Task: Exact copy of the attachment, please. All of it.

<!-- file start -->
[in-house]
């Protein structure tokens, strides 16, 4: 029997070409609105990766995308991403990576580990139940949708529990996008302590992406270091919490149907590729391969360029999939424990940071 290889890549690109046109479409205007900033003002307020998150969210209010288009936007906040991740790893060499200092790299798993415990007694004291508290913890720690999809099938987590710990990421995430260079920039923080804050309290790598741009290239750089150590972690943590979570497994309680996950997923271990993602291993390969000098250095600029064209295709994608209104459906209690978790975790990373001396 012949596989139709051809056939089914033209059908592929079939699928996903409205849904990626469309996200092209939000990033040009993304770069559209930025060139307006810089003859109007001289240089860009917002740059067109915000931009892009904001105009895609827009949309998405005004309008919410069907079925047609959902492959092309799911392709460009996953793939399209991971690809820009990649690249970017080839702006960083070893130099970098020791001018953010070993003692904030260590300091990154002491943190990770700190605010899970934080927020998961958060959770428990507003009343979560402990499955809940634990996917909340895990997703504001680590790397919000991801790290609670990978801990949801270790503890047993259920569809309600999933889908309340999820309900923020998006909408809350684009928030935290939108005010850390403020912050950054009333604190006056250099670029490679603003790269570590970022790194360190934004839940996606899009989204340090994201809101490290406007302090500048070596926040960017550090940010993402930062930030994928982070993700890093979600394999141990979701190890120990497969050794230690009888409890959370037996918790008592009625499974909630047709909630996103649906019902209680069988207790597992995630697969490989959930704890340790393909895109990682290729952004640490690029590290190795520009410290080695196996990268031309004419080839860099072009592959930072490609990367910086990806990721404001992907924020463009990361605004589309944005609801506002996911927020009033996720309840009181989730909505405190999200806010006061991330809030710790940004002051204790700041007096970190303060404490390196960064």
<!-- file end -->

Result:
[in-house]
């Protein structure tokens, strides 16, 4: 029997070409609105990766995308991403990576580990139940949708529990996008302590992406270091919490149907590729391969360029999939424990940071 290889890549690109046109479409205007900033003002307020998150969210209010288009936007906040991740790893060499200092790299798993415990007694004291508290913890720690999809099938987590710990990421995430260079920039923080804050309290790598741009290239750089150590972690943590979570497994309680996950997923271990993602291993390969000098250095600029064209295709994608209104459906209690978790975790990373001396 012949596989139709051809056939089914033209059908592929079939699928996903409205849904990626469309996200092209939000990033040009993304770069559209930025060139307006810089003859109007001289240089860009917002740059067109915000931009892009904001105009895609827009949309998405005004309008919410069907079925047609959902492959092309799911392709460009996953793939399209991971690809820009990649690249970017080839702006960083070893130099970098020791001018953010070993003692904030260590300091990154002491943190990770700190605010899970934080927020998961958060959770428990507003009343979560402990499955809940634990996917909340895990997703504001680590790397919000991801790290609670990978801990949801270790503890047993259920569809309600999933889908309340999820309900923020998006909408809350684009928030935290939108005010850390403020912050950054009333604190006056250099670029490679603003790269570590970022790194360190934004839940996606899009989204340090994201809101490290406007302090500048070596926040960017550090940010993402930062930030994928982070993700890093979600394999141990979701190890120990497969050794230690009888409890959370037996918790008592009625499974909630047709909630996103649906019902209680069988207790597992995630697969490989959930704890340790393909895109990682290729952004640490690029590290190795520009410290080695196996990268031309004419080839860099072009592959930072490609990367910086990806990721404001992907924020463009990361605004589309944005609801506002996911927020009033996720309840009181989730909505405190999200806010006061991330809030710790940004002051204790700041007096970190303060404490390196960064």